8 Surprising Hydrangea Facts You Probably Didn't Know

Discover the symbolism behind hydrangeas, little-known facts, and why you should never eat the colorful blooms.

From wedding bouquets to flower beds, hydrangeas are everywhere. One glance and it's easy to see why we all love the candy-colored flowers of hydrangeas so much. The giant clusters of flowers grace landscapes around the world. There are over 75 different kinds of hydrangeas, with more gorgeous varieties coming out every year. Plus, they're a pretty hardy plant, growing in Zones 3-7, which is the bulk of the United States. Coast to coast, gardeners pretty much everywhere (except for really hot regions) can enjoy them. But even the most obsessed gardeners just might be surprised by these 8 facts about hydrangeas, and make you love these beautiful plants even more.

blooming purple hydrangeas
Kritsada Panichgul

1. Meaning Behind the Name

Believe it or not, you can tell a lot about hydrangea plant care by its name. Hydrangea is from Greek descent: "Hydro" means water and "angos" means jar or vessel. And in fact, hydrangeas need lots of water to thrive.

2. Hydrangea Symbolism

The symbolism behind the hydrangea flower differs with culture and time period. In Japan, hydrangeas are said to be a sign of gratitude because ancient emperors would give them to their maidens as a sign of thanks. On the other hand, Victorians believed that hydrangeas symbolized boastfulness or vanity because they produce so many blooms but drop little seed to share. Each hydrangea color also has a meaning behind it:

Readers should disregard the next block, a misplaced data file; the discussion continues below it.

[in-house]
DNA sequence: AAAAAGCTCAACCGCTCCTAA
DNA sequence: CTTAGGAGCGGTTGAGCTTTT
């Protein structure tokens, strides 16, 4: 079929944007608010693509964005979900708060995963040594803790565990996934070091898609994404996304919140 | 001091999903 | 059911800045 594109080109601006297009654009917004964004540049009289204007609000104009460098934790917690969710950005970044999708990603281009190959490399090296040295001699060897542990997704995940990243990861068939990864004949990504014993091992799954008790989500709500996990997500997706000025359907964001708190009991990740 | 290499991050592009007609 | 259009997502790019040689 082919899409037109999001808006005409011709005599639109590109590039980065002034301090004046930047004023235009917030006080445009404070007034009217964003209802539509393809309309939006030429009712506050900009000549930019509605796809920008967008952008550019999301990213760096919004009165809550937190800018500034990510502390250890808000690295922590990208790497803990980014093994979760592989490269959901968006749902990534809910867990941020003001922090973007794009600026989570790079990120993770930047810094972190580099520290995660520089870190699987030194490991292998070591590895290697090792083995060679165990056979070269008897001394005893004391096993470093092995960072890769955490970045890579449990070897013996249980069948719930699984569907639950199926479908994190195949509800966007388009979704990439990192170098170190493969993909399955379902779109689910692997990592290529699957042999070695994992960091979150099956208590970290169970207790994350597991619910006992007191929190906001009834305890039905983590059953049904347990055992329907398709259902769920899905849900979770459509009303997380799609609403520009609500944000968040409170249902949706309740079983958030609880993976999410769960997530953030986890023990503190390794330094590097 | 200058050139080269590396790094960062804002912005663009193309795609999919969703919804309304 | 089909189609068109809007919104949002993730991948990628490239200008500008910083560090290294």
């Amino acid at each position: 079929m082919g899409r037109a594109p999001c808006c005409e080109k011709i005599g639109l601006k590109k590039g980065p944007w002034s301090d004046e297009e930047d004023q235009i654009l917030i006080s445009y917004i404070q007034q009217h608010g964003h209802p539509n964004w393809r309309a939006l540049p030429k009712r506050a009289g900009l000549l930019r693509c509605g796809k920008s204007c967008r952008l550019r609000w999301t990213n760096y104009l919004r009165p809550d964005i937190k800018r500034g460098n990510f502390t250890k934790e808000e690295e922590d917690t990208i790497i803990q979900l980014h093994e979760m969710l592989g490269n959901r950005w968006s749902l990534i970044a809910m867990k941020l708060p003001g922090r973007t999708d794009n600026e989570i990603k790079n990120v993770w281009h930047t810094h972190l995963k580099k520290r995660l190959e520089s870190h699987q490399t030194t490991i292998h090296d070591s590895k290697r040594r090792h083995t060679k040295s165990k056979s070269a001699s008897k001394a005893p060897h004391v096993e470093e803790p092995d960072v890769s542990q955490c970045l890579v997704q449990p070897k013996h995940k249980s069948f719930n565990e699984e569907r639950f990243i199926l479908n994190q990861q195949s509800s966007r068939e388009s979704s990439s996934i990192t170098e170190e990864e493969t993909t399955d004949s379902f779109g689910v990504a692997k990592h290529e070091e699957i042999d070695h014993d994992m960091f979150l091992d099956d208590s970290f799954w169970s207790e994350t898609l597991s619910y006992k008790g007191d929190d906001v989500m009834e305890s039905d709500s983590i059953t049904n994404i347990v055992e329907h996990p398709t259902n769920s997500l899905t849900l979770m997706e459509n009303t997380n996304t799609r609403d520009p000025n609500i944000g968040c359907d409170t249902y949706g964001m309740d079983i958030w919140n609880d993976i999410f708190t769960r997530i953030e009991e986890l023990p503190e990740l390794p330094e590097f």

• Pink represents love and sincerity
  • Blue represents forgiveness
  • White represents boasting or bragging
  • Purple represents abundance and understanding

3. Discovery of Hydrangeas

Although most hydrangeas are native to Asia, some are native to North America including smooth hydrangea (Hydrangea arborescens) and oakleaf hydrangea (Hydrangea quercifolia). One very popular variety of smooth hydrangea called 'Annabelle' was even discovered in 1910 by a woman named Harriet Kirkpatrick. She noticed this hydrangea had very large white blooms, so she planted it in her own yard in Illinois. She and her family shared it with neighbors as the plant kept growing in popularity, but it wasn't until 1962 that it was named after Kirkpatrick's hometown of Anna and grown commercially.

4. Hydrangeas Are Poisonous

Hydrangeas are extremely poisonous. The compounds in the leaves release cyanide when eaten, so keep the plant away from small children or pets. Although they're poisonous, it's reported that ancient Buddhists used the roots as an antioxidant in tea to cure kidney issues—but don't try this at home!

5. The Flower Color Can Change for Some Hydrangeas

For one type known as bigleaf hydrangea (Hydrangea macrophylla), you can change the color of their flowers by adjusting the soil pH with soil amendments. The more acidic the soil, the bluer your hydrangeas will turn out. The more alkaline, the pinker your hydrangeas will be. Science for the win!

6. Hydrangea Day

People love this plant so much, there's a day dedicated to it! Hydrangea Day is January 5. However, the flowers are out of season at that time of year. Don't fret, you can still enjoy hydrangeas at any time of year—try drying them to preserve them!

7. Allergy Safe Flowers

Hydrangeas are unique because they have super sticky pollen. That makes it difficult for wind to blow the pollen around, making these flowers perfect for allergy-prone gardeners. They're also fragrance free, which makes them a great addition for those who are headache prone or have sensitive noses.

8. No Petals

It may look like hydrangeas have tons of petals, but they're actually called sepals. Sepals are small leaves that protect the flower bud. They usually start out green and turn into the rich pinks, purples, and blues that grab our attention.

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